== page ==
• Create opportunities to recharge. Students aren’t the only ones in the process of recovery. As the old saying goes, you can’t squeeze blood from a turnip. Many 21st CCLC educators feel like root vegetables right now. A year of virtual programming has permanently blurred that line between home and work, making it all the more difficult to recharge at home. Now that programs are back in person, leadership needs to insist that staff give themselves the quiet or family time they deserve. As your program is able, you can even build on this effort by offering staff activities around socializing, mindfulness or whatever they express an interest in doing together as a team.
  • Delegate and empower. While the above offer ways to give something to your staff, don’t underestimate the ways your staff and your program can benefit from taking—with the right kind of framework. Take staff’s thoughts, ideas and advice about new policies or activities. And take their offers to show initiative on projects or committees. The good news is: This kind of taking also builds confidence, rapport, skills and passion in your greatest resources.

For more ideas on this important topic, be sure to check out Y4Y’s Employee Retention Training to Go.

That’s a Great-Looking Staff. Whatever Will You Do With Them?

Moving beyond your methods for valuing and keeping the staff you have, good 21st CCLC management also means having a program culture and policies in place that allow them to realize their full potential. How will you work as a cohesive team to achieve optimal outcomes?

  • Centralize. Has one member of your staff chased down access to online resources to align with the school day? Has she shared that access with her peers? Has another forged a partnership in the community for his high school students’ tech club but hasn’t had a chance to tell your sister sites about it? Are student files, program policies and schedules in SharePoint or a central, protected website so that any information that might be needed is appropriately accessible to everyone in your program? You can all work more efficiently and effectively by pooling your information and making access simple. Centralizing can also benefit your program fiscally. You might get bulk discounts from partners, or have materials you no longer need but another site can use.
  • Communicate. Many of the concerns around centralizing can be addressed when you implement adequate communication methods. Debriefs provide an excellent opportunity for in-the-moment “what worked, what didn’t” conversations, which are essential to continuous improvement. Weekly team meetings that share important and not-so-important updates and solicit contributions from every member will ensure no resource goes unused. An open-door policy by leadership and opportunity for anonymous feedback are critical. Not only will both parties benefit from an easy mode of exchange; the policy will reassure staff of their value.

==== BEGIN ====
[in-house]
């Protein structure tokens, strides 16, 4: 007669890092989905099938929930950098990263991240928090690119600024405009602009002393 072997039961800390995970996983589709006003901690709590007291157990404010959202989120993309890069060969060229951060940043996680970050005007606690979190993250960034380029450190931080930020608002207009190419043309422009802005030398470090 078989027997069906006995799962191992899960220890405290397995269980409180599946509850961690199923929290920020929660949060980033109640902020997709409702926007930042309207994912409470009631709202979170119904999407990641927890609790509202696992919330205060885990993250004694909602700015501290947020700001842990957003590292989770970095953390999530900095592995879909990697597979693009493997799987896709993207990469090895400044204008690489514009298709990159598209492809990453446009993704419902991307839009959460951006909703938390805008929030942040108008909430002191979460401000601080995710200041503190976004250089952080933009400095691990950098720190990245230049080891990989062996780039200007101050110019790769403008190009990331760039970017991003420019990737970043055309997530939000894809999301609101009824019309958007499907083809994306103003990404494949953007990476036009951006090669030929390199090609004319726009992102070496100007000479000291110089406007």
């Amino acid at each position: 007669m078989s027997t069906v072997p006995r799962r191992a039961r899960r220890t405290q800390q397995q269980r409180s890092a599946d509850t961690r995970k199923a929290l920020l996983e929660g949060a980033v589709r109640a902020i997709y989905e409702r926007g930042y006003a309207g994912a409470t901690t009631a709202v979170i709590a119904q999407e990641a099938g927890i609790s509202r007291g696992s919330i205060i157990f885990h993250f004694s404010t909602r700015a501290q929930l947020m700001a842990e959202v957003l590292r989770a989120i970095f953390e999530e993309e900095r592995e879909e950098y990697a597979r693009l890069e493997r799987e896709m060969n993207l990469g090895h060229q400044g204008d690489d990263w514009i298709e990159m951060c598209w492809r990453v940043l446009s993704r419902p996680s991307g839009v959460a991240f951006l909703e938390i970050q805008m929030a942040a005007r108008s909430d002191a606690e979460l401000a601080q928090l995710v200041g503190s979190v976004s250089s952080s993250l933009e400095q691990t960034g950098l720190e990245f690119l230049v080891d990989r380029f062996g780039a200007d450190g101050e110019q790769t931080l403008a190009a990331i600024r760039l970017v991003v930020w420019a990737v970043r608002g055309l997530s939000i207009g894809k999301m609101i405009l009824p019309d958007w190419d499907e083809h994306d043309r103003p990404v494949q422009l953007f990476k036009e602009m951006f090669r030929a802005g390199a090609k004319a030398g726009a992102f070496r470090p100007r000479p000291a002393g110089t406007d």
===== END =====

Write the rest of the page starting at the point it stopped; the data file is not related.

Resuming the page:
• Continuous improvement. Your program is bound to enjoy some degree of improvement with efforts to invest in staff, centralize information and resources, and communicate generously. But don’t skip those management steps and choices that tie continuous improvement into the fiber of your leadership. Follow up on those passions of staff to discover how you can support progress. Put structures in place that channel all feedback, even when roadblocks are encountered, into a “lessons learned” program bank. And, of course, offer everyone, including your top employees, constructive suggestions and opportunities to improve their practice. Maybe they’d like professional development in an area of need in the program or in a topic of interest to them. Check out the Y4Y Professional Learning Feedback Survey as just one example of a tool for using staff feedback for your continuous improvement.

Strong 21st CCLC management means loosening your grip enough to give staff the freedom to be effective while holding them fast to shared goals for your students. Now is a great time to brush up, or to bring along new leadership, on basic strategies with Y4Y’s Human Resources and Managing Your 21st CCLC Program courses.  



June 16, 2021

Getting back on track after two breakneck program years will take some truly intentional assessment and reflection. Programs have learned a lot from in-the-moment experimentation, making changes on the fly to meet students where they were. Now that the worst of the great storm has passed, you can use this summer to take full stock of your program. With tips from Y4Y tools designed to walk through every key aspect, you can be sure the new program year is beginning with the clean slate of comprehensive assessment and reflection, and begin anew with a solid grasp of your students’ needs, going forward.

  • Brush up on the basics. Y4Y’s Introduction to 21st CCLC is an important course to revisit whenever you’re looking to mentally step out of the daily grind of your program to give thought to its structures.
  • Take it to the next level. The Managing Your 21st CCLC Program course is a broader, deeper extension of the introduction, and is worth revisiting each summer. You’ll be amazed at how many 21st CCLC fundamentals may have slipped your mind while in crisis mode, and how much more you can get out of the course with another year of experience under your belt.
  • Get your ideas down while they’re fresh! You’ll be shifting into planning mode before you know it, and the Sample Annual Task Timeline is a handy tool for this. If you reflect on it now, you can make some smart customizations to the document based on your timely recollections of this past program year.
  • Now dive into all those layers. As you’ve discovered, each Y4Y course that adds new dimension to your program comes with “assess and reflect” tools. Here are some important ones to pull up now:

This month’s blog post on celebration notes lightheartedly that celebration is the “nth” step in 21st CCLC programs. Celebrations are so important to give your students and yourself that sense of accomplishment — which isn’t just a sense: You’ve accomplished SO MUCH this year. But as you sweep the proverbial confetti and clean out those cubbies, you’ll be thinking about that “nth plus one” step of continuous improvement. What are your takeaways? Your leave-behinds? May your summer reflections be rich with pride in an amazing year!